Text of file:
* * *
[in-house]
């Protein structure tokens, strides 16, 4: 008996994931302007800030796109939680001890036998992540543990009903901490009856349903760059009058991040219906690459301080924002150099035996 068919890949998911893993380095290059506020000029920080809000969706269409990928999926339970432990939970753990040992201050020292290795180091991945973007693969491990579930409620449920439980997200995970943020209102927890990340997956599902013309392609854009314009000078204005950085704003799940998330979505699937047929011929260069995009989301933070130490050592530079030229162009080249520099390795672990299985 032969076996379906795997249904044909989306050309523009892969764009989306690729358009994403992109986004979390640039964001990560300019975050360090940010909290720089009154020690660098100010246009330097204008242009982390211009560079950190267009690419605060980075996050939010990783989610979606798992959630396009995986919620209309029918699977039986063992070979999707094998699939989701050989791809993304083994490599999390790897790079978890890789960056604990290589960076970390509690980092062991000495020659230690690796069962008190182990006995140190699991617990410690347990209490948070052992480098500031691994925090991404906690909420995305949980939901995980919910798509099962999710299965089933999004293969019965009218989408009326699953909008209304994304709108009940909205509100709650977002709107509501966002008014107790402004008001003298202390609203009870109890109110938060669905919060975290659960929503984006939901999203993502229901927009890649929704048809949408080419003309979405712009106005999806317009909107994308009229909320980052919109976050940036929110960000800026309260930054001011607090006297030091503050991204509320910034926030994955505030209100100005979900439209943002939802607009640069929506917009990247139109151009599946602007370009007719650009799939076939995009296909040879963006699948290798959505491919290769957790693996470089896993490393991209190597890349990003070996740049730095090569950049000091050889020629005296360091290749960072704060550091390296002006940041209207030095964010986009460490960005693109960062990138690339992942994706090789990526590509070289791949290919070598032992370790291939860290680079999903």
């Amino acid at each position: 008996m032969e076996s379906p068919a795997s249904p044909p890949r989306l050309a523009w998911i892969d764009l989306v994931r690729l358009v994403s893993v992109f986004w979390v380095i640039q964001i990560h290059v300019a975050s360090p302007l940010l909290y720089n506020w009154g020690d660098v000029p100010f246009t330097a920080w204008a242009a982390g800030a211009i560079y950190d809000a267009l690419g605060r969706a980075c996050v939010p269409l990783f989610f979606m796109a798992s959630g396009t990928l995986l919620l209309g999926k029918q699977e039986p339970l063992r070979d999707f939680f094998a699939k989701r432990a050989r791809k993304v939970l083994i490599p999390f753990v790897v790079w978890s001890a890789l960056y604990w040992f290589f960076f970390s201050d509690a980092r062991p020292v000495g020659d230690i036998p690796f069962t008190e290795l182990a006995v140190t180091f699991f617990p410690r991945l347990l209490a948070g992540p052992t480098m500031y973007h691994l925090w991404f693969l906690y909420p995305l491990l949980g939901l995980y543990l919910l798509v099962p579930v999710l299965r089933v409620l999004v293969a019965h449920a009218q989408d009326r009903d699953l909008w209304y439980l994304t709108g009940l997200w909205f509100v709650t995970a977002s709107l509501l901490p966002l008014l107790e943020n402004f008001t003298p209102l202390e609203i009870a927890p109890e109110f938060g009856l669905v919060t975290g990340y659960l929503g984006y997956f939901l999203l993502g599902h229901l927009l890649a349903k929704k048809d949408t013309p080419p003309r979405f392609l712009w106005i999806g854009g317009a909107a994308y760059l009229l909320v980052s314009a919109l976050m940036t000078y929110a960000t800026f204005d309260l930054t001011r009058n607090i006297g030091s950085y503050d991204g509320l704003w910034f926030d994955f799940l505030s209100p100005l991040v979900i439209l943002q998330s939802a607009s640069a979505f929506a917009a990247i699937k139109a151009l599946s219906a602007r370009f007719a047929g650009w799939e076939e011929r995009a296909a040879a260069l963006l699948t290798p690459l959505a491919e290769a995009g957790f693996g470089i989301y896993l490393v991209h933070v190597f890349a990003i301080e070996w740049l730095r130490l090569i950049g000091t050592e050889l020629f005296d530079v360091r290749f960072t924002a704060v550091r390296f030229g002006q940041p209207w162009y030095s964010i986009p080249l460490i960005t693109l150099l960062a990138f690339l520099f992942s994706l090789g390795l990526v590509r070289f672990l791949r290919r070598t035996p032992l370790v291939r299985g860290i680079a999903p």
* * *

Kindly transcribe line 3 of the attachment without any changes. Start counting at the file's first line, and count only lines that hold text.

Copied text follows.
């Amino acid at each position: 008996m032969e076996s379906p068919a795997s249904p044909p890949r989306l050309a523009w998911i892969d764009l989306v994931r690729l358009v994403s893993v992109f986004w979390v380095i640039q964001i990560h290059v300019a975050s360090p302007l940010l909290y720089n506020w009154g020690d660098v000029p100010f246009t330097a920080w204008a242009a982390g800030a211009i560079y950190d809000a267009l690419g605060r969706a980075c996050v939010p269409l990783f989610f979606m796109a798992s959630g396009t990928l995986l919620l209309g999926k029918q699977e039986p339970l063992r070979d999707f939680f094998a699939k989701r432990a050989r791809k993304v939970l083994i490599p999390f753990v790897v790079w978890s001890a890789l960056y604990w040992f290589f960076f970390s201050d509690a980092r062991p020292v000495g020659d230690i036998p690796f069962t008190e290795l182990a006995v140190t180091f699991f617990p410690r991945l347990l209490a948070g992540p052992t480098m500031y973007h691994l925090w991404f693969l906690y909420p995305l491990l949980g939901l995980y543990l919910l798509v099962p579930v999710l299965r089933v409620l999004v293969a019965h449920a009218q989408d009326r009903d699953l909008w209304y439980l994304t709108g009940l997200w909205f509100v709650t995970a977002s709107l509501l901490p966002l008014l107790e943020n402004f008001t003298p209102l202390e609203i009870a927890p109890e109110f938060g009856l669905v919060t975290g990340y659960l929503g984006y997956f939901l999203l993502g599902h229901l927009l890649a349903k929704k048809d949408t013309p080419p003309r979405f392609l712009w106005i999806g854009g317009a909107a994308y760059l009229l909320v980052s314009a919109l976050m940036t000078y929110a960000t800026f204005d309260l930054t001011r009058n607090i006297g030091s950085y503050d991204g509320l704003w910034f926030d994955f799940l505030s209100p100005l991040v979900i439209l943002q998330s939802a607009s640069a979505f929506a917009a990247i699937k139109a151009l599946s219906a602007r370009f007719a047929g650009w799939e076939e011929r995009a296909a040879a260069l963006l699948t290798p690459l959505a491919e290769a995009g957790f693996g470089i989301y896993l490393v991209h933070v190597f890349a990003i301080e070996w740049l730095r130490l090569i950049g000091t050592e050889l020629f005296d530079v360091r290749f960072t924002a704060v550091r390296f030229g002006q940041p209207w162009y030095s964010i986009p080249l460490i960005t693109l150099l960062a990138f690339l520099f992942s994706l090789g390795l990526v590509r070289f672990l791949r290919r070598t035996p032992l370790v291939r299985g860290i680079a999903p």